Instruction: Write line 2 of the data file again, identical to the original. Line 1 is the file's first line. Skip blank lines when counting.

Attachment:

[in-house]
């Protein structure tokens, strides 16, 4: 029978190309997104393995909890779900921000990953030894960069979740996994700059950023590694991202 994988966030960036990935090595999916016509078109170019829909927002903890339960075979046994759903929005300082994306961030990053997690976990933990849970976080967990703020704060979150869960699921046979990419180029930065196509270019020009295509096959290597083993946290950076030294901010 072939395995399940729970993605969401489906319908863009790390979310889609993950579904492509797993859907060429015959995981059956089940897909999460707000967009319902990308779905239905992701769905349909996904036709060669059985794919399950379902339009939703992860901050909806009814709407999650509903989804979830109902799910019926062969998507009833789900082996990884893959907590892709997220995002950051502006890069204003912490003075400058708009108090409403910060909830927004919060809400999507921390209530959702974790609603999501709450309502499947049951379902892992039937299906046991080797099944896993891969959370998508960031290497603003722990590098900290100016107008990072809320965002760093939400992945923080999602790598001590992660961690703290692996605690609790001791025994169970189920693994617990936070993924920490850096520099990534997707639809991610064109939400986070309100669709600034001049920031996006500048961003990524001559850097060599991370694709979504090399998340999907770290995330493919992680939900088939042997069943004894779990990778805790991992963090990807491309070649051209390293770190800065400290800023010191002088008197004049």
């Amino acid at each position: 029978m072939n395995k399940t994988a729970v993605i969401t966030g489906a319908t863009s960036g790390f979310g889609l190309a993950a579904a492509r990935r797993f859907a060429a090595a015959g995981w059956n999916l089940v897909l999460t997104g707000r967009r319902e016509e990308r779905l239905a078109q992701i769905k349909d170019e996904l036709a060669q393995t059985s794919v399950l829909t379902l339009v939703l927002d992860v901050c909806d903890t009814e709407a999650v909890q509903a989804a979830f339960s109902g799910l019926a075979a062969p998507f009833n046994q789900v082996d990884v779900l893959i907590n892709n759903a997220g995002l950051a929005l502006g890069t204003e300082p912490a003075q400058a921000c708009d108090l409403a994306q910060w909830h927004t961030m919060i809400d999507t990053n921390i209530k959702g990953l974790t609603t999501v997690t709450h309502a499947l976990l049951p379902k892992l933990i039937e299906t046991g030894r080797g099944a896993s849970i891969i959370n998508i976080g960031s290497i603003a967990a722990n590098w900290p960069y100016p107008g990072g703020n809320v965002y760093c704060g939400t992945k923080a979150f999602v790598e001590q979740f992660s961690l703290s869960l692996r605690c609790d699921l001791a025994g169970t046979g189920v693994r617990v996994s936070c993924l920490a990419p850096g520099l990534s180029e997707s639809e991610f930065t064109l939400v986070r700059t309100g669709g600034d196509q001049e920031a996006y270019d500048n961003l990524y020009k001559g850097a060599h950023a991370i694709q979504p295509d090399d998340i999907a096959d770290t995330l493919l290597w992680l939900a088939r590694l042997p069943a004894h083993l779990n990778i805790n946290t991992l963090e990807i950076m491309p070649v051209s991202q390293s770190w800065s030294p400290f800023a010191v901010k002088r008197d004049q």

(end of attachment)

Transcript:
């Protein structure tokens, strides 16, 4: 029978190309997104393995909890779900921000990953030894960069979740996994700059950023590694991202 994988966030960036990935090595999916016509078109170019829909927002903890339960075979046994759903929005300082994306961030990053997690976990933990849970976080967990703020704060979150869960699921046979990419180029930065196509270019020009295509096959290597083993946290950076030294901010 072939395995399940729970993605969401489906319908863009790390979310889609993950579904492509797993859907060429015959995981059956089940897909999460707000967009319902990308779905239905992701769905349909996904036709060669059985794919399950379902339009939703992860901050909806009814709407999650509903989804979830109902799910019926062969998507009833789900082996990884893959907590892709997220995002950051502006890069204003912490003075400058708009108090409403910060909830927004919060809400999507921390209530959702974790609603999501709450309502499947049951379902892992039937299906046991080797099944896993891969959370998508960031290497603003722990590098900290100016107008990072809320965002760093939400992945923080999602790598001590992660961690703290692996605690609790001791025994169970189920693994617990936070993924920490850096520099990534997707639809991610064109939400986070309100669709600034001049920031996006500048961003990524001559850097060599991370694709979504090399998340999907770290995330493919992680939900088939042997069943004894779990990778805790991992963090990807491309070649051209390293770190800065400290800023010191002088008197004049």